Cognitive Effort and Experiences of Togetherness

Playing music as part of a group can be challenging, but it can also be rewarding when the performance goes well. Ensemble playing can lead to feelings of enjoyment, aesthetic pleasure, and social connection between performers, which we refer to as “musical togetherness”. In this study, we test the hypothesis that ensemble players’ body rhythms support their feelings of togetherness. We also test the hypothesis that experiences of togetherness are cognitively engaging and therefore evoke cognitive effort (which can be indexed through pupil size measurements).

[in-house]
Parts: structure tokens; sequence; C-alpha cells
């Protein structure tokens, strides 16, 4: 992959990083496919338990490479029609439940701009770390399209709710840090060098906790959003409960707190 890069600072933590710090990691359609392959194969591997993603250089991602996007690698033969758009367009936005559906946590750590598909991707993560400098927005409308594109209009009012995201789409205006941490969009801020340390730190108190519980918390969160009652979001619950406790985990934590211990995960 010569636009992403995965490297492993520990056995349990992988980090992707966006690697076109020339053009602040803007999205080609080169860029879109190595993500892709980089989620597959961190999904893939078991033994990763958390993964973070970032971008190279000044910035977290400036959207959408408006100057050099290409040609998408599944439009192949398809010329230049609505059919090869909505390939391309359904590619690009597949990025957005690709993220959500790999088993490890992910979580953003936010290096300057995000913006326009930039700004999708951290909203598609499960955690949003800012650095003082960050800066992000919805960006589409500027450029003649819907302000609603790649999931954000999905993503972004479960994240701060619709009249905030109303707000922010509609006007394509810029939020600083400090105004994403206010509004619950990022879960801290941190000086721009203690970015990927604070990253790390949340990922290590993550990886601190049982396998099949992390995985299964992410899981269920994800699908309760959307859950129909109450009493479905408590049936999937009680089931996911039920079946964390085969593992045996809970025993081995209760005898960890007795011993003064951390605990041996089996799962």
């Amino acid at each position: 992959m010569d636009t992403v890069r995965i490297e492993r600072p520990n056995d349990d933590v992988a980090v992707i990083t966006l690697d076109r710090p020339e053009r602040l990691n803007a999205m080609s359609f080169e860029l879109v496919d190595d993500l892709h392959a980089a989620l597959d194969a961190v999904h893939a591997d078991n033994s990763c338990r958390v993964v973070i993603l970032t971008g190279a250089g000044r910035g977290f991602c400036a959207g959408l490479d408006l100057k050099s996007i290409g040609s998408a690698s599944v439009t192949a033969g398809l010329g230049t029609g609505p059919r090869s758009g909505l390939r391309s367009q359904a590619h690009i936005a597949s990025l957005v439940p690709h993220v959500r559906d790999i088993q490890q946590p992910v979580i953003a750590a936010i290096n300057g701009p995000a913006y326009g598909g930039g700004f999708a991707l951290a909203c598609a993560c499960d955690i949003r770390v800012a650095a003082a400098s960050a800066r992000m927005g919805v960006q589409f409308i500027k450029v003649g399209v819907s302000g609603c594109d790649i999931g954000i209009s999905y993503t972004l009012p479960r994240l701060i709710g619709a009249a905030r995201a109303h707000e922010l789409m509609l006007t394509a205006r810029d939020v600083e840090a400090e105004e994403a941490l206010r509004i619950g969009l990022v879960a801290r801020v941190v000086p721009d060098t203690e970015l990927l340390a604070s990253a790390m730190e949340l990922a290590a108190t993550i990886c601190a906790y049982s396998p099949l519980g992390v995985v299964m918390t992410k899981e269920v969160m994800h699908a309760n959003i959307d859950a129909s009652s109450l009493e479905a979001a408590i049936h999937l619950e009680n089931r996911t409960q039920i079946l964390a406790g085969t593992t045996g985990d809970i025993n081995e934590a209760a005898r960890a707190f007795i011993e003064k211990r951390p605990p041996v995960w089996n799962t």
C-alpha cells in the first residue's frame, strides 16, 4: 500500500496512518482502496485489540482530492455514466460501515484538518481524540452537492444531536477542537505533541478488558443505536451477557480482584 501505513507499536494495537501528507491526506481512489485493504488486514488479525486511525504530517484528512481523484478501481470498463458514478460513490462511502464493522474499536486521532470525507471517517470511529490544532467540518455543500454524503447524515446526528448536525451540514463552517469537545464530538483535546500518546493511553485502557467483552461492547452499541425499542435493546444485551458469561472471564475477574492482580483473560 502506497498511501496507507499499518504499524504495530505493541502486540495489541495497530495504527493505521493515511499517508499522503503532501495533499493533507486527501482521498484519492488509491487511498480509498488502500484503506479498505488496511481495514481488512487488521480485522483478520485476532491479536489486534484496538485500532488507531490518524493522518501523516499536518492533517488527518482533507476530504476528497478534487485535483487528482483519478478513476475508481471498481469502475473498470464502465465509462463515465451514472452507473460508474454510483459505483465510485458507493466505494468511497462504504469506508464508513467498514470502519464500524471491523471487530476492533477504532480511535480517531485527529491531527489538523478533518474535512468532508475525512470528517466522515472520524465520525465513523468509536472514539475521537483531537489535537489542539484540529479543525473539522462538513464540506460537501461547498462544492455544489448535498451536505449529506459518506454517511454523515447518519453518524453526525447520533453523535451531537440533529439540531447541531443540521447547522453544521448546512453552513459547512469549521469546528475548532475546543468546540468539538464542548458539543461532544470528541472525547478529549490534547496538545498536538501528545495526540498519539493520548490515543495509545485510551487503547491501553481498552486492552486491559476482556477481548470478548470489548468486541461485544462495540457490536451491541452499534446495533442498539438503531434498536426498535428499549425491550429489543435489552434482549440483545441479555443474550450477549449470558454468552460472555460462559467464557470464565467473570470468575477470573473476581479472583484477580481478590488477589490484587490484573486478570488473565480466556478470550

Singer-piano duos participated in the study. They performed two Lieder as we captured their head motion, breathing patterns, and pupil size. Afterwards, they rated how together they felt using a continuous scale while watching and listening to their recorded performance. Our analysis investigates how synchrony in head motion, synchrony in breathing, and pupil size changes relate to musicians’ ratings of togetherness.

Preliminary results from this study were presented at RPPW in June 2023:

Bishop, L., Niemand, A., D’Amario, S. and Goebl, W. (2023) Coordinated head motion predicts cognitive effort and experiences of musical togetherness in singing-piano duos. Paper presented at the 19th Rhythm Perception and Production Workshop, Nottingham, UK.